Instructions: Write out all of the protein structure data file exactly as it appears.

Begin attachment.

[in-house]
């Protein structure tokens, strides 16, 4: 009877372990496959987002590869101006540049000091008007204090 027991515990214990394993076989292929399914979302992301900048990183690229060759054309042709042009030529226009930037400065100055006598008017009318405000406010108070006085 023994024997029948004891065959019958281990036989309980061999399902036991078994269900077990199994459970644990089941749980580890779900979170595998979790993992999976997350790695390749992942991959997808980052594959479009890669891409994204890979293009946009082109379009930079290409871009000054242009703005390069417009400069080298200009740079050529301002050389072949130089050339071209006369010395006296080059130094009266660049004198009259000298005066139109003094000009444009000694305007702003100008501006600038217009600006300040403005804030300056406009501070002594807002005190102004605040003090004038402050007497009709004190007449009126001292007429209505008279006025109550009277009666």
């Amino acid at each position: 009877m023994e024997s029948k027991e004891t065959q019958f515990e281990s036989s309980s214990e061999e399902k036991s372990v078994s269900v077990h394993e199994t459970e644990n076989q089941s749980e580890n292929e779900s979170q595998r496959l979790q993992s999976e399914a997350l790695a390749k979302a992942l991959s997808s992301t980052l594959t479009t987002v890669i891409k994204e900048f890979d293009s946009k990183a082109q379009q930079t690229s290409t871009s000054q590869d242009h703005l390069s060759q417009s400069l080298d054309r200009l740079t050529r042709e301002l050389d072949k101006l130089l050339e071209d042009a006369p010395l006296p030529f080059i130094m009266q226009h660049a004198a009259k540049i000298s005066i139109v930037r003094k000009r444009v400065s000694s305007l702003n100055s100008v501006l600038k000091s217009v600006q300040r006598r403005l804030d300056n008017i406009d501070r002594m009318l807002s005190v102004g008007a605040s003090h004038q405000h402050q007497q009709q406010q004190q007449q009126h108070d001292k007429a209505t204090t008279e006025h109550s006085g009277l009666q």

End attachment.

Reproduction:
[in-house]
């Protein structure tokens, strides 16, 4: 009877372990496959987002590869101006540049000091008007204090 027991515990214990394993076989292929399914979302992301900048990183690229060759054309042709042009030529226009930037400065100055006598008017009318405000406010108070006085 023994024997029948004891065959019958281990036989309980061999399902036991078994269900077990199994459970644990089941749980580890779900979170595998979790993992999976997350790695390749992942991959997808980052594959479009890669891409994204890979293009946009082109379009930079290409871009000054242009703005390069417009400069080298200009740079050529301002050389072949130089050339071209006369010395006296080059130094009266660049004198009259000298005066139109003094000009444009000694305007702003100008501006600038217009600006300040403005804030300056406009501070002594807002005190102004605040003090004038402050007497009709004190007449009126001292007429209505008279006025109550009277009666």
């Amino acid at each position: 009877m023994e024997s029948k027991e004891t065959q019958f515990e281990s036989s309980s214990e061999e399902k036991s372990v078994s269900v077990h394993e199994t459970e644990n076989q089941s749980e580890n292929e779900s979170q595998r496959l979790q993992s999976e399914a997350l790695a390749k979302a992942l991959s997808s992301t980052l594959t479009t987002v890669i891409k994204e900048f890979d293009s946009k990183a082109q379009q930079t690229s290409t871009s000054q590869d242009h703005l390069s060759q417009s400069l080298d054309r200009l740079t050529r042709e301002l050389d072949k101006l130089l050339e071209d042009a006369p010395l006296p030529f080059i130094m009266q226009h660049a004198a009259k540049i000298s005066i139109v930037r003094k000009r444009v400065s000694s305007l702003n100055s100008v501006l600038k000091s217009v600006q300040r006598r403005l804030d300056n008017i406009d501070r002594m009318l807002s005190v102004g008007a605040s003090h004038q405000h402050q007497q009709q406010q004190q007449q009126h108070d001292k007429a209505t204090t008279e006025h109550s006085g009277l009666q």